The multiple-expansion steam engine was at the time, the most advanced steam engine technology widely available, and other privateers in Captain Leverton’s situation were refitting their similarly obsolete airships with these engines. Instead, Captain Leverton reached out to former colleagues in the Royal Navy (from which he had retired in order to seek his fortune as a privateer), asking around about what the developments in engine technology were. He ended up being put in touch with Charles Parsons

At the time recently graduated from Cambridge, Parsons is a mechanical genius, having first built a steam powered car at the age of 15. Parsons had approached the Admiralty for funding to develop his revolutionary idea for a different kind of steam engine, the principles for which he had developed for his thesis at Cambridge. The Admiralty demanded to see a working prototype, which Parsons did not yet have. With some money from his father (the Earl of Rosse) Parsons had founded C. A. Parsons and Company, to develop his idea into a working prototype that could be demonstrated. Unfortunately Parsons had been having trouble getting the expected performance from his test platform, a surface ship with his steam turbine engine installed. The engine was performing fine, producing the expected power, but there was some kind of as-yet unknown interaction between the propeller at high speed and the water, that meant the ship was performing much slower than expected. The poor performance did not impress the Admiralty, and Parsons was facing ruin.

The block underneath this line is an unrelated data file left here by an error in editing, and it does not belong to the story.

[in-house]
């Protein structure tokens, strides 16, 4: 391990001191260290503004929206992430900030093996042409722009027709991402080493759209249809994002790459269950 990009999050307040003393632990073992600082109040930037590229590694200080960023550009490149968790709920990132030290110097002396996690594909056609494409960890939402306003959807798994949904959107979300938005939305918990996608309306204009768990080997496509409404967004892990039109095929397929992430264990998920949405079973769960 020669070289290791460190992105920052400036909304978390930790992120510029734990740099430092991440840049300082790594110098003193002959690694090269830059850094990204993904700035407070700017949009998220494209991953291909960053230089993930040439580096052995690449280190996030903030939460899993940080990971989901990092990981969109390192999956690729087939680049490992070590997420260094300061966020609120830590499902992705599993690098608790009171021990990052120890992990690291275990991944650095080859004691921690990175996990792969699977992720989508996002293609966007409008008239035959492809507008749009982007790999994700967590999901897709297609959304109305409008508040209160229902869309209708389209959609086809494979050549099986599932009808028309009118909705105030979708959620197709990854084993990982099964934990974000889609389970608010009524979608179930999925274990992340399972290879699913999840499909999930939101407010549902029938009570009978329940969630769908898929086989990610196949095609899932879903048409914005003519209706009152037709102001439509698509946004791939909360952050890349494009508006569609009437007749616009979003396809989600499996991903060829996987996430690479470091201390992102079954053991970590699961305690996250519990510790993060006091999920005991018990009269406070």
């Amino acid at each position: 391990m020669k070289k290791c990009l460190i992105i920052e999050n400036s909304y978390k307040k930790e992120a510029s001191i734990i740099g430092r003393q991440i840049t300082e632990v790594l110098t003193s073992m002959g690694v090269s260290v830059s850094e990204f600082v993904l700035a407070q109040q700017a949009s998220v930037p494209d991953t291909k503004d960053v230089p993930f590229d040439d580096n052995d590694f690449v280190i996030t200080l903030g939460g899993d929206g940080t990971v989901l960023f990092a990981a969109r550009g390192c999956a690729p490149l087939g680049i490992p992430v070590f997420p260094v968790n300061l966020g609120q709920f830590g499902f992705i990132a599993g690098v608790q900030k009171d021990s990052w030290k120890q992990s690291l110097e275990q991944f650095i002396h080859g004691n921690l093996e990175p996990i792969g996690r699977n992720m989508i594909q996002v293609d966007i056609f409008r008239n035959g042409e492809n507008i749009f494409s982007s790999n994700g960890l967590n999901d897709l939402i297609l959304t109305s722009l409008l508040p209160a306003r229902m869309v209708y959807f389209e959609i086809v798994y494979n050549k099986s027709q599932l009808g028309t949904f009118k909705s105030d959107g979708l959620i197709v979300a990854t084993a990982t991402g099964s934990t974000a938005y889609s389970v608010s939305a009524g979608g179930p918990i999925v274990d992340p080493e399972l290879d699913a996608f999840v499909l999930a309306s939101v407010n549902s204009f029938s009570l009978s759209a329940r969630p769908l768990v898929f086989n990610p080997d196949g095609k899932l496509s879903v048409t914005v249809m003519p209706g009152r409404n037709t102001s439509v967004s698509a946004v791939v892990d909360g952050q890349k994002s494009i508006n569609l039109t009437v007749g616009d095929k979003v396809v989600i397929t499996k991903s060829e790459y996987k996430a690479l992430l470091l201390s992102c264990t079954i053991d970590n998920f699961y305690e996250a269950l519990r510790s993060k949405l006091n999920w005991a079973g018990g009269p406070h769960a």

When Leverton found Parsons, Parsons was desperately trying to determine why high speed propellers in water did not perform as expected. Captain Leverton proposed an alternative: Leverton would pay Parsons the entirety of the proceeds from privateering so far, in exchange for a set of turbine engines for the Opportunity (at cost-price) where the problems of propellers in water would be moot. If all went to plan, the Opportunity would be able to raid Dutch air-shipping like no other vessel in the skies, and the resulting fame would redeem Parson’s invention with the Admiralty.